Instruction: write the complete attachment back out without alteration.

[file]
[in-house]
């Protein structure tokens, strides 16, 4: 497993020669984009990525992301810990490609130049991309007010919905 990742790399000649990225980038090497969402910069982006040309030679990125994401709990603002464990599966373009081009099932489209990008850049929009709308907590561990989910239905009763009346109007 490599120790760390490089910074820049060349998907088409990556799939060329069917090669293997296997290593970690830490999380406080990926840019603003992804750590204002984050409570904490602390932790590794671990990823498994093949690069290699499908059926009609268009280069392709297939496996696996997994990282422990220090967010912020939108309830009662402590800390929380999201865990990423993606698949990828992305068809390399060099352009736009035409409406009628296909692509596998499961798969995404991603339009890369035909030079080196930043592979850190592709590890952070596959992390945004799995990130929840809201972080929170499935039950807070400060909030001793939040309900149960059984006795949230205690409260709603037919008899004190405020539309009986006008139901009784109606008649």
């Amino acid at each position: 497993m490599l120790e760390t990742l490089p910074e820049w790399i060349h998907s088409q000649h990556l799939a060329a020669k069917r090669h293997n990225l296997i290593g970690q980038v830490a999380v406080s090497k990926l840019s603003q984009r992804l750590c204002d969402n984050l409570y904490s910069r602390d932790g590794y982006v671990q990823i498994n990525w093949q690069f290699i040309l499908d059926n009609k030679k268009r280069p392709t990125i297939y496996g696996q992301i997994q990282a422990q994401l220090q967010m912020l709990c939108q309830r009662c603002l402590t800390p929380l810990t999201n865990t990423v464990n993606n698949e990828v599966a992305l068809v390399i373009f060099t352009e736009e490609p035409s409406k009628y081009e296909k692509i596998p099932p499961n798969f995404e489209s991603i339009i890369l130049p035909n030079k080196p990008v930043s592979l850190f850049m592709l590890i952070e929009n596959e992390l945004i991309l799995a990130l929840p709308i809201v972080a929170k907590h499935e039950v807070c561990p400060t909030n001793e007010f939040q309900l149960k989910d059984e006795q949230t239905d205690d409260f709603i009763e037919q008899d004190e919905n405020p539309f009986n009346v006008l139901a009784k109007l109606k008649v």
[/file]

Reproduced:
[in-house]
């Protein structure tokens, strides 16, 4: 497993020669984009990525992301810990490609130049991309007010919905 990742790399000649990225980038090497969402910069982006040309030679990125994401709990603002464990599966373009081009099932489209990008850049929009709308907590561990989910239905009763009346109007 490599120790760390490089910074820049060349998907088409990556799939060329069917090669293997296997290593970690830490999380406080990926840019603003992804750590204002984050409570904490602390932790590794671990990823498994093949690069290699499908059926009609268009280069392709297939496996696996997994990282422990220090967010912020939108309830009662402590800390929380999201865990990423993606698949990828992305068809390399060099352009736009035409409406009628296909692509596998499961798969995404991603339009890369035909030079080196930043592979850190592709590890952070596959992390945004799995990130929840809201972080929170499935039950807070400060909030001793939040309900149960059984006795949230205690409260709603037919008899004190405020539309009986006008139901009784109606008649």
């Amino acid at each position: 497993m490599l120790e760390t990742l490089p910074e820049w790399i060349h998907s088409q000649h990556l799939a060329a020669k069917r090669h293997n990225l296997i290593g970690q980038v830490a999380v406080s090497k990926l840019s603003q984009r992804l750590c204002d969402n984050l409570y904490s910069r602390d932790g590794y982006v671990q990823i498994n990525w093949q690069f290699i040309l499908d059926n009609k030679k268009r280069p392709t990125i297939y496996g696996q992301i997994q990282a422990q994401l220090q967010m912020l709990c939108q309830r009662c603002l402590t800390p929380l810990t999201n865990t990423v464990n993606n698949e990828v599966a992305l068809v390399i373009f060099t352009e736009e490609p035409s409406k009628y081009e296909k692509i596998p099932p499961n798969f995404e489209s991603i339009i890369l130049p035909n030079k080196p990008v930043s592979l850190f850049m592709l590890i952070e929009n596959e992390l945004i991309l799995a990130l929840p709308i809201v972080a929170k907590h499935e039950v807070c561990p400060t909030n001793e007010f939040q309900l149960k989910d059984e006795q949230t239905d205690d409260f709603i009763e037919q008899d004190e919905n405020p539309f009986n009346v006008l139901a009784k109007l109606k008649v």